Tuesday, August 11, 2009

nomo phobia

Anyone noticed that the number of zombies increased with the uptake of cell phones?
Personally I havent met any greater numbers of young walking dead than elderly or middle aged walking dead, and i do not accept that this is due to an absence of my observation skills. I've taken a great interest in mobile phone use, particularly texting and cant say that it has increased the zombie population.
I do appreciate that there are people young and otherwise who are seriously attached to their cell phones. According to Chipman, a cell phone is the third most likely thing to be picked up on leaving the house (after a wallet and keys).
But I think that pathologising the attachement would be a bit like saying those who lock there houses (something my mum and dad did not do) are paranoid. I dont see that there is really a psychological problem here.
The projection that because others (read young people) act differently in terms of their connectability, is pathological has gained currency with the media. Research by Sherry Turkle gets reported so often I am tempted to turn off my google alerts on her name following the May, New York Times interview. At least she had suggested, tentatively, that it 'may' cause a shift in the way they develop. Well yes, it may. The same article cited another psychologist saying it also has potential for benefit. This doesnt get repeated. Nor does it get repeated where it said its too early to tell.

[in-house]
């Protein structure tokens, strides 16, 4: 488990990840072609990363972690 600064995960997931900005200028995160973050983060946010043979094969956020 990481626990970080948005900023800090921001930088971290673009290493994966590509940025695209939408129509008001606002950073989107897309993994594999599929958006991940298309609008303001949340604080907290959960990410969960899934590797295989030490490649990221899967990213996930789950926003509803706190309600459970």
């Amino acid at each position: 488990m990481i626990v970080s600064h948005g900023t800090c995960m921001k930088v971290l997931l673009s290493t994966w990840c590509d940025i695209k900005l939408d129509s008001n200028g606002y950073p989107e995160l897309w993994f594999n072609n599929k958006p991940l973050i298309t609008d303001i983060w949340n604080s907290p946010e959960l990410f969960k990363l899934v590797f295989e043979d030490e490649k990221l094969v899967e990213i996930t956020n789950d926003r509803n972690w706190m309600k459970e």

Seems demonising sells papers, but its not possible to trace 'the research' behind the suppositions. There are articles oft repeated in papers, and there are interviews with people with an interest in such things such as Sherry Turkle. But the evidence is more anecdotal and tentative than gets repeated in the media. In Sherry Turkle's publications at the MIT website, there is no research evidence demonstrating increased cases of developmental delay. What is present is speculation on possibilities, on how people are shaping their interactions and being shpaed inside of those interactions.

That others act differently does not indicate a change in physiology. There is no new form of psychiatric illness, there is no cell phone induced developmental delay. There is no measurable alteration in electrical wiring nor in chemistry.

The capacity to be connected by cell phone provides an avenue to do what has always been done, differently, and differently creates differences. But the differences worth studying may well be the other things happening concurrently ; We might want to look at other factors impacting on young people in terms of how tethered they might be to their parents...increasing debt secondary to the costs of study also significantly impacts on independence.

We are facing change, and it is worth looking at. Should we reject Turkle’s work and refuse to accept the suggestions of emotional developmental delay completely? Perversely, I say no. Latour quoting Kant says “It is not enough to show that something is an illusion we also need to understand why the illusion is necessary.”
There's something in this that suggests change is newsworthy, but is extra newsworthy when its frightening or provocative. In emphasising supposed difference, and in making technology the source of difference, anxieties are provoked that can help the 'rest of us' feel comfortable. What might occur if we were to take away this excuse for our anxieties? We might have to start accepting the needs young people have for feeling connected, we might stop blaming them and look at ourselves.

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